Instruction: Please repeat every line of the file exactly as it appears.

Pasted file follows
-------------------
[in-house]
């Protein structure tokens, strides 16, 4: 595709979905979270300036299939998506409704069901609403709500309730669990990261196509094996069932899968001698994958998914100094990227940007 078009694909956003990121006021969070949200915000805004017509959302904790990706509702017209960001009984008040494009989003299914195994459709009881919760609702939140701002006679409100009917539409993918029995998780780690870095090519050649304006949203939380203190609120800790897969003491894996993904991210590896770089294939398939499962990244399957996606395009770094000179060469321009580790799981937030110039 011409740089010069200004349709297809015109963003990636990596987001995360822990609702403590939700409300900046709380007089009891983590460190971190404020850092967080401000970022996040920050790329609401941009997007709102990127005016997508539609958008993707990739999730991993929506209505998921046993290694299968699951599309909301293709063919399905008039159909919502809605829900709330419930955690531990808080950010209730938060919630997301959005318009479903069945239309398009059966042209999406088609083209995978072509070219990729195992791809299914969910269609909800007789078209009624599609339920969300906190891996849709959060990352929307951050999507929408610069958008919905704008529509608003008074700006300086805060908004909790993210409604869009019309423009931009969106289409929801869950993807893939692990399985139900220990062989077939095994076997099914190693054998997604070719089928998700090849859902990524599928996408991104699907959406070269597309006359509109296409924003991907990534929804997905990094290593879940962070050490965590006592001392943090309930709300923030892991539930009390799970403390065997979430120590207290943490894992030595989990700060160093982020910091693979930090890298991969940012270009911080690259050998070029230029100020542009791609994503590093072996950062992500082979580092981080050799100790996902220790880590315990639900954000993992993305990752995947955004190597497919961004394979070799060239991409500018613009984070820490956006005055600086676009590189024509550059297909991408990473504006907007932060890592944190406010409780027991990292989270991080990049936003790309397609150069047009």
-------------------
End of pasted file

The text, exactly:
[in-house]
């Protein structure tokens, strides 16, 4: 595709979905979270300036299939998506409704069901609403709500309730669990990261196509094996069932899968001698994958998914100094990227940007 078009694909956003990121006021969070949200915000805004017509959302904790990706509702017209960001009984008040494009989003299914195994459709009881919760609702939140701002006679409100009917539409993918029995998780780690870095090519050649304006949203939380203190609120800790897969003491894996993904991210590896770089294939398939499962990244399957996606395009770094000179060469321009580790799981937030110039 011409740089010069200004349709297809015109963003990636990596987001995360822990609702403590939700409300900046709380007089009891983590460190971190404020850092967080401000970022996040920050790329609401941009997007709102990127005016997508539609958008993707990739999730991993929506209505998921046993290694299968699951599309909301293709063919399905008039159909919502809605829900709330419930955690531990808080950010209730938060919630997301959005318009479903069945239309398009059966042209999406088609083209995978072509070219990729195992791809299914969910269609909800007789078209009624599609339920969300906190891996849709959060990352929307951050999507929408610069958008919905704008529509608003008074700006300086805060908004909790993210409604869009019309423009931009969106289409929801869950993807893939692990399985139900220990062989077939095994076997099914190693054998997604070719089928998700090849859902990524599928996408991104699907959406070269597309006359509109296409924003991907990534929804997905990094290593879940962070050490965590006592001392943090309930709300923030892991539930009390799970403390065997979430120590207290943490894992030595989990700060160093982020910091693979930090890298991969940012270009911080690259050998070029230029100020542009791609994503590093072996950062992500082979580092981080050799100790996902220790880590315990639900954000993992993305990752995947955004190597497919961004394979070799060239991409500018613009984070820490956006005055600086676009590189024509550059297909991408990473504006907007932060890592944190406010409780027991990292989270991080990049936003790309397609150069047009």